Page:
By Julie Reynolds

Less than 12 hours after workers at the Loveland Reporter-Herald in Northern Colorado officially launched a union certification campaign, the paper’s publisher announced “they are suspending the pay cuts and furloughs that were introduced earlier this year, effective immediately,” staff members said on Twitter.

“This is a tremendous first victory for the guild and proof of the power that unionization efforts like ours have to effect real change,” the fledgling union Tweeted. “We can’t wait to accomplish more things for our newsroom and the community of Loveland.”

The century-old Loveland paper is owned by vulture hedge fund Alden Global Capital, whose MNG Enterprises chain also owns the Denver Post, St. Paul Pioneer Press, the San Jose Mercury News, Boston Herald, Orange County Register and others.

“The majority of our staff signed union cards,” said Jenny Sparks, a staff photographer who has worked at the Reporter-Herald for 19 years. “In the summer, we faced more rounds of pay cuts and furloughs.” The staff brainstormed, she said, “after so many years of so many cuts… and decided we could create some stability not only for our jobs but the paper itself.”

The workers announced they are organizing as the Heart of NoCo (Northern Colorado) NewsGuild, and  are seeking to join the Denver Newspaper Guild, CWA Local 37074.

The Reporter-Herald is the only newspaper serving Loveland, a city that has grown in recent years to its current population of 80,000. It’s the second-largest city in Larimer County. Yet the paper’s newsroom has been cut dramatically, shrinking from eight reporters, two newsroom assistants and five full-time editors to only three reporters and two full-time editors, according to union organizers. The sports desk was cut from three employees to one, and the three positions in the photo department have also been reduced to one.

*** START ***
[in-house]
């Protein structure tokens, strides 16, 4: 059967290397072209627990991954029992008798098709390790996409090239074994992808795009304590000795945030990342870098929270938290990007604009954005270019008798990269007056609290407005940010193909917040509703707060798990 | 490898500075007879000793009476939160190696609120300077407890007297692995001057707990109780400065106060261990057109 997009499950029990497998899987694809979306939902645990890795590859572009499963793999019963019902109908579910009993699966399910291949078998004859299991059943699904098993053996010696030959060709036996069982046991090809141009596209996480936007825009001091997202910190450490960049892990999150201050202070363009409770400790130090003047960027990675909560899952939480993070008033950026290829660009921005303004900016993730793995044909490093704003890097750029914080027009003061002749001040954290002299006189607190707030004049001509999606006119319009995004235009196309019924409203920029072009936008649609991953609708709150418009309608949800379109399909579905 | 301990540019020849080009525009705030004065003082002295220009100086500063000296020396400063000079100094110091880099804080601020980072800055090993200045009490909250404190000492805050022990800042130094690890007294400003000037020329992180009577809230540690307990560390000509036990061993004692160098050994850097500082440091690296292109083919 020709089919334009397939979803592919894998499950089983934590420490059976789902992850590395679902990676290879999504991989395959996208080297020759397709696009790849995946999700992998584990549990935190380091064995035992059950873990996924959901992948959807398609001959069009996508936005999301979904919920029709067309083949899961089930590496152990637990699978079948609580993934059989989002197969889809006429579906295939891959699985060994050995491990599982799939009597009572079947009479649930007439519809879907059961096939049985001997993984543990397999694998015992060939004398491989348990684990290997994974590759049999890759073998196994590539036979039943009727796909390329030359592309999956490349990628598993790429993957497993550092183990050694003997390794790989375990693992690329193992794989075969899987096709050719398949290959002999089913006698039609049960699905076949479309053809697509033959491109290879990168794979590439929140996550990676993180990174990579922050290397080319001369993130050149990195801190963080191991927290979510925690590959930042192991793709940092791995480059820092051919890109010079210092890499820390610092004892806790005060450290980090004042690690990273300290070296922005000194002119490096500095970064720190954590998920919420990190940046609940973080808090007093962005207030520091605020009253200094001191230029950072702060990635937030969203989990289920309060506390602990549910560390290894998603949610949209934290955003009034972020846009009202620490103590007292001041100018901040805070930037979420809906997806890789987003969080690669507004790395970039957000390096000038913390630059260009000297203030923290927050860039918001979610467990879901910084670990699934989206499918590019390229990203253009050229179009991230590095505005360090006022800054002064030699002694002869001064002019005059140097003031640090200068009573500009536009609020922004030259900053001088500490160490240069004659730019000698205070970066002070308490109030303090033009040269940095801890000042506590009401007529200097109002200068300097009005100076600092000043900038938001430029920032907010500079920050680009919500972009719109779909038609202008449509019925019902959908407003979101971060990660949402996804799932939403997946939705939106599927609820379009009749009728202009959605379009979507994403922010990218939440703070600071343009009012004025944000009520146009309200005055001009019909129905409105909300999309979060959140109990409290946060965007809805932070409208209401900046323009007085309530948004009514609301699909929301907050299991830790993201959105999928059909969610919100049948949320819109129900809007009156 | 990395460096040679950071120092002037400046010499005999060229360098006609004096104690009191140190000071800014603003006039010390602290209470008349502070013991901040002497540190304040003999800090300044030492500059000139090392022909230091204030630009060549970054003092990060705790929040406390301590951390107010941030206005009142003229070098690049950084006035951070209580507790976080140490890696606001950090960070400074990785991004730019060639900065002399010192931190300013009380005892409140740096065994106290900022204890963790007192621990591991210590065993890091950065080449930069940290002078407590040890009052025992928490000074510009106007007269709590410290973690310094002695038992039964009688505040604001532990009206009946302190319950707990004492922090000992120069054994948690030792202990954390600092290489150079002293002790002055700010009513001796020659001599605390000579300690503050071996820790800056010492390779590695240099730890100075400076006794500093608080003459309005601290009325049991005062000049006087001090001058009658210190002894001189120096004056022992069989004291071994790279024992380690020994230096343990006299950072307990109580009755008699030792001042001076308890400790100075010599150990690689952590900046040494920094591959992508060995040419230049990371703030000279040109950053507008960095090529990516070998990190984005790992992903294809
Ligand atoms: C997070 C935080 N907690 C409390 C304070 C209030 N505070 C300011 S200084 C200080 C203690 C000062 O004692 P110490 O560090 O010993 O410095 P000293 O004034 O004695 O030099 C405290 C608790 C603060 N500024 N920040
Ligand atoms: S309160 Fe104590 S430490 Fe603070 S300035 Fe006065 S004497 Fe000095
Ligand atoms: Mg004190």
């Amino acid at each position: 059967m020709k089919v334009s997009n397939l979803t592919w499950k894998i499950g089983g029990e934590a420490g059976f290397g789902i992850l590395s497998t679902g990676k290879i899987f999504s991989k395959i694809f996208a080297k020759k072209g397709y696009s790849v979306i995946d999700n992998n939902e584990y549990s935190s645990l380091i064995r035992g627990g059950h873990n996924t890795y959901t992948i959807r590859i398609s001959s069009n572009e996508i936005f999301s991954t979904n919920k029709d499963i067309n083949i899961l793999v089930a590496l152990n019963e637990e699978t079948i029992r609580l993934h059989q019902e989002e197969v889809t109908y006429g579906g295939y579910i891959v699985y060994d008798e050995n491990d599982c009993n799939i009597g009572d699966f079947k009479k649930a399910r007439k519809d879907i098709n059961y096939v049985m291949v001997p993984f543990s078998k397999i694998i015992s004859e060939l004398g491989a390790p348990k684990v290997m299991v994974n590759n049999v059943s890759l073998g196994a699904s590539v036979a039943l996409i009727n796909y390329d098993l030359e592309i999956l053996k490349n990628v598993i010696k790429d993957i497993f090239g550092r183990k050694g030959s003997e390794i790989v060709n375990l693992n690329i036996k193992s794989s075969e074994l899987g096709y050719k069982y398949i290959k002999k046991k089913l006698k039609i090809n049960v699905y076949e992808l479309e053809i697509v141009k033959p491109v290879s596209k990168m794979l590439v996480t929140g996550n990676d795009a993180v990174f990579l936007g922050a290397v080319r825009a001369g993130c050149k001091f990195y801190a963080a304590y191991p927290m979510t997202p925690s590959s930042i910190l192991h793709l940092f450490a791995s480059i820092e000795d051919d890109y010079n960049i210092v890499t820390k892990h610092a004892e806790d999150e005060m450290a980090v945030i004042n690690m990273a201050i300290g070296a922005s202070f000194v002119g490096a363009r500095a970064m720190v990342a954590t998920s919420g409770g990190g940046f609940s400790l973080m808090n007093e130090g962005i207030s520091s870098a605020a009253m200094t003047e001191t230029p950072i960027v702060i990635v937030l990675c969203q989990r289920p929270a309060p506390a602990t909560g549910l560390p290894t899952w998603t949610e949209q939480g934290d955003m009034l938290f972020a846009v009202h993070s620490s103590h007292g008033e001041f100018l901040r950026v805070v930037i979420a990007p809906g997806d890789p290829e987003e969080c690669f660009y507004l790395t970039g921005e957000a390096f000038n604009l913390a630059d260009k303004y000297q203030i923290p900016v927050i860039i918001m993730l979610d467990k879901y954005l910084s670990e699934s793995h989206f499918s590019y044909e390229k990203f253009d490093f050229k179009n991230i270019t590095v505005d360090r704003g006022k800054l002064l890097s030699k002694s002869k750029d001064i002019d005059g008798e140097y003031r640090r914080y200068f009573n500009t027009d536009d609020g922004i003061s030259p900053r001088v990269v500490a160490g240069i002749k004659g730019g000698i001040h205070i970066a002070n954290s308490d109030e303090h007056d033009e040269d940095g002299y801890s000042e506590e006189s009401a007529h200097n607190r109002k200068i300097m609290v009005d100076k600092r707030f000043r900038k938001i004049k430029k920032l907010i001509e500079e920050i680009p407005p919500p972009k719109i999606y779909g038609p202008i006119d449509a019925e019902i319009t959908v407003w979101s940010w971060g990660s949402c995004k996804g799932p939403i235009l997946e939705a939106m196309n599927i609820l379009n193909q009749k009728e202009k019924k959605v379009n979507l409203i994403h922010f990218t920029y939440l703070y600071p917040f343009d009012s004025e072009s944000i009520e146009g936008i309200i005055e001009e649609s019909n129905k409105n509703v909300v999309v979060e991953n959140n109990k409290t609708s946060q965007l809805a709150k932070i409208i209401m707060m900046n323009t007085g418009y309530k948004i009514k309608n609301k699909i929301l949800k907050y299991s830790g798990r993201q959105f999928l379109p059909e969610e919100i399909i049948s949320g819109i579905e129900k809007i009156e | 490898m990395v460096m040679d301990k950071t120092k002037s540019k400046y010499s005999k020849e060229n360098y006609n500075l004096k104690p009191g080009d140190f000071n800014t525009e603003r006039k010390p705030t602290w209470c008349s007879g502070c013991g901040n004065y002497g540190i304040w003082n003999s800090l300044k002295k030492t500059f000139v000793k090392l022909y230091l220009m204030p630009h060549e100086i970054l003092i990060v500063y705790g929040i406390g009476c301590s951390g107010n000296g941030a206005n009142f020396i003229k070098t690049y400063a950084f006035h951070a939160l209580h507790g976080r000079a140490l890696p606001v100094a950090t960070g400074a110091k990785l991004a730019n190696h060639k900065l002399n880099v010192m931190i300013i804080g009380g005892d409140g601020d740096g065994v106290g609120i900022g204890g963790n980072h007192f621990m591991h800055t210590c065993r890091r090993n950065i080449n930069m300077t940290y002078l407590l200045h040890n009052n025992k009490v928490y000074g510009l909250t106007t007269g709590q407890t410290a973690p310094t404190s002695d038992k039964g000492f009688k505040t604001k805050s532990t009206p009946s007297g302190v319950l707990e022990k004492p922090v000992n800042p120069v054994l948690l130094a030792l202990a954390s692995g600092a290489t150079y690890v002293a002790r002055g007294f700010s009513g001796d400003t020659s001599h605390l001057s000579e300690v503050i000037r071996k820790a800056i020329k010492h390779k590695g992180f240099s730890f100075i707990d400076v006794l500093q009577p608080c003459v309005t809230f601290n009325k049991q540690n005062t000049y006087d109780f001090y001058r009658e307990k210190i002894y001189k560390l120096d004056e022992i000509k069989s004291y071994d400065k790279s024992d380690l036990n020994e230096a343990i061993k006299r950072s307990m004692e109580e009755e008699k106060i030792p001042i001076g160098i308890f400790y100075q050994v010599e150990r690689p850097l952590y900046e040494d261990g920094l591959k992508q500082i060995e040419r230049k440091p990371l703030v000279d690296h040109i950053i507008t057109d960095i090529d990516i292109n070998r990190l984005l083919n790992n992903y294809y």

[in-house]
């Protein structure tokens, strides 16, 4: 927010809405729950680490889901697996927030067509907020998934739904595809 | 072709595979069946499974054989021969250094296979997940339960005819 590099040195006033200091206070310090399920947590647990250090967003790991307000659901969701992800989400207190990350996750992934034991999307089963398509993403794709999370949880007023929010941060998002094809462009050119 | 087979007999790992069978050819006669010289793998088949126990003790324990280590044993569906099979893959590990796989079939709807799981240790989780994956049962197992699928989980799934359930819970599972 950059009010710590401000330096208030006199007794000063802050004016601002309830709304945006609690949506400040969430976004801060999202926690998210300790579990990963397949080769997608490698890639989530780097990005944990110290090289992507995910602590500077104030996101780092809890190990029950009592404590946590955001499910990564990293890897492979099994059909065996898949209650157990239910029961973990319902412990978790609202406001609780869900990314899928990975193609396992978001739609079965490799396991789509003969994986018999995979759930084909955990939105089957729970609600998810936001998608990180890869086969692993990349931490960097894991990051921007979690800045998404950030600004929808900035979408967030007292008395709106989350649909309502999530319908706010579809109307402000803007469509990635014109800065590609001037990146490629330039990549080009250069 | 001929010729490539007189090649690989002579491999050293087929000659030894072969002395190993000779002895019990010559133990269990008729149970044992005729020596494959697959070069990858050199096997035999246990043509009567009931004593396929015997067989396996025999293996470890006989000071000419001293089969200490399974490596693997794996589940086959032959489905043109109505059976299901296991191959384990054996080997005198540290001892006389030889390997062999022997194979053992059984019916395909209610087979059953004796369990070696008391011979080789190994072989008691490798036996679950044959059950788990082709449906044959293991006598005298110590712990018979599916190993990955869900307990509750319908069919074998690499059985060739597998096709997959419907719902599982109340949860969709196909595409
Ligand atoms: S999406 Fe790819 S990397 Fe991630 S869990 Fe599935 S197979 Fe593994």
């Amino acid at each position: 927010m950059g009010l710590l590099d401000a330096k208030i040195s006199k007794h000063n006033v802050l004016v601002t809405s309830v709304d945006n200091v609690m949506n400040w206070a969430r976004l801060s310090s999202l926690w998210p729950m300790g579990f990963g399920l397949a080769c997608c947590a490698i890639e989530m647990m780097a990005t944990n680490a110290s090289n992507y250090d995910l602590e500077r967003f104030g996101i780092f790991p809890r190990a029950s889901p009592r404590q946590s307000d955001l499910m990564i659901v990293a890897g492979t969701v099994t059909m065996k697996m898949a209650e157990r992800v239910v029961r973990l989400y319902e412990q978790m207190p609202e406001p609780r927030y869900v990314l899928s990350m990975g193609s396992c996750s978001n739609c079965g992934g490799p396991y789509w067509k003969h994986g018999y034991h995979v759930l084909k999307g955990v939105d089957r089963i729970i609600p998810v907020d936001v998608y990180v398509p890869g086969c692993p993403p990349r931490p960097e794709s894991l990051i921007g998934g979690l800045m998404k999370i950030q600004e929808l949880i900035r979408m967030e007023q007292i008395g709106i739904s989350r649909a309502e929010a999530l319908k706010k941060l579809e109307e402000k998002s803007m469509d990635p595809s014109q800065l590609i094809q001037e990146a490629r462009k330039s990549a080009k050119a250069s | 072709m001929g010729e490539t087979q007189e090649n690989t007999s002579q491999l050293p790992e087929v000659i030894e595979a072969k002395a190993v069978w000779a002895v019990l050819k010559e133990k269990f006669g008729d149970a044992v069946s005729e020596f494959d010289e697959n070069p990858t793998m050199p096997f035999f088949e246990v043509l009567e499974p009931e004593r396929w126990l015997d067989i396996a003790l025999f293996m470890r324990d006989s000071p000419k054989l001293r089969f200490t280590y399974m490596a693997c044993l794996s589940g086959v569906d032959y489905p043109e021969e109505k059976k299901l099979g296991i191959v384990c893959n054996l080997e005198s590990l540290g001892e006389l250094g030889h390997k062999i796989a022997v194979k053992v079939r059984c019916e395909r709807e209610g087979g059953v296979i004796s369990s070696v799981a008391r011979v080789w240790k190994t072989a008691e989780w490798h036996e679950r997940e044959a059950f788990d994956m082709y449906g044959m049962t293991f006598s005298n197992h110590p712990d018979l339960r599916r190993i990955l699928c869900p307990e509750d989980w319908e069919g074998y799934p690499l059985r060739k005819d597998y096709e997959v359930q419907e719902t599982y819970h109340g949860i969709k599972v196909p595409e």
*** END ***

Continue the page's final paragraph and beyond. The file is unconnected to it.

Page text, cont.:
Sparks said her title was once photo editor, but now there are no other photographers left to oversee.

“We’re not even a whole ‘skeleton’ crew,” she said. “I’m pretty sure I had 25-30 people putting out my college paper.”

The workers had asked the paper’s publisher Al Manzi to voluntarily recognize the union.

Tony Mulligan of the Denver Newspaper Guild said the paper’s management didn’t respond to staff’s request for voluntary recognition by Thursday, so the next step is to file with the National Labor Relations Board for the right to hold an election.

Sparks said the effort gives her hope of having some job stability. “I’ve been at paper 19 years, and never once thought about quitting,” she said. She said workers just want stability and equity. “It’s not anything radical — we just want what some of our neighbors have in their workplaces.”

She said the group is also concerned about the future of journalism. “We want to make sure new, talented young journalists who come to us might say, ‘This is something I want to do.’”



Photo: Early morning at the 2018 Loveland Fire and Ice Festival, by Jared Winkler, Creative Commons.